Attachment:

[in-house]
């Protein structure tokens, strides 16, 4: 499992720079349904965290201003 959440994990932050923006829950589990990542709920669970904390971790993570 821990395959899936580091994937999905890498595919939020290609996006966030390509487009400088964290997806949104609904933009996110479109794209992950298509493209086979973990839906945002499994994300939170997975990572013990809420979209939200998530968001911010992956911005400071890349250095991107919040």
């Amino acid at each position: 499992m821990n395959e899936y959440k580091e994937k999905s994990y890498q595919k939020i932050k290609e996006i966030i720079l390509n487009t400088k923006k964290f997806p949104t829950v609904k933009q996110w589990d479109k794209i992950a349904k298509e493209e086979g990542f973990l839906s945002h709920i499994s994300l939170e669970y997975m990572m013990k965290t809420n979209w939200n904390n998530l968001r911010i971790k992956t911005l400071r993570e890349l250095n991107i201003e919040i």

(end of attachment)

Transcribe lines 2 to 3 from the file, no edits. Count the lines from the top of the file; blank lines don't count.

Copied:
């Protein structure tokens, strides 16, 4: 499992720079349904965290201003 959440994990932050923006829950589990990542709920669970904390971790993570 821990395959899936580091994937999905890498595919939020290609996006966030390509487009400088964290997806949104609904933009996110479109794209992950298509493209086979973990839906945002499994994300939170997975990572013990809420979209939200998530968001911010992956911005400071890349250095991107919040």
């Amino acid at each position: 499992m821990n395959e899936y959440k580091e994937k999905s994990y890498q595919k939020i932050k290609e996006i966030i720079l390509n487009t400088k923006k964290f997806p949104t829950v609904k933009q996110w589990d479109k794209i992950a349904k298509e493209e086979g990542f973990l839906s945002h709920i499994s994300l939170e669970y997975m990572m013990k965290t809420n979209w939200n904390n998530l968001r911010i971790k992956t911005l400071r993570e890349l250095n991107i201003e919040i």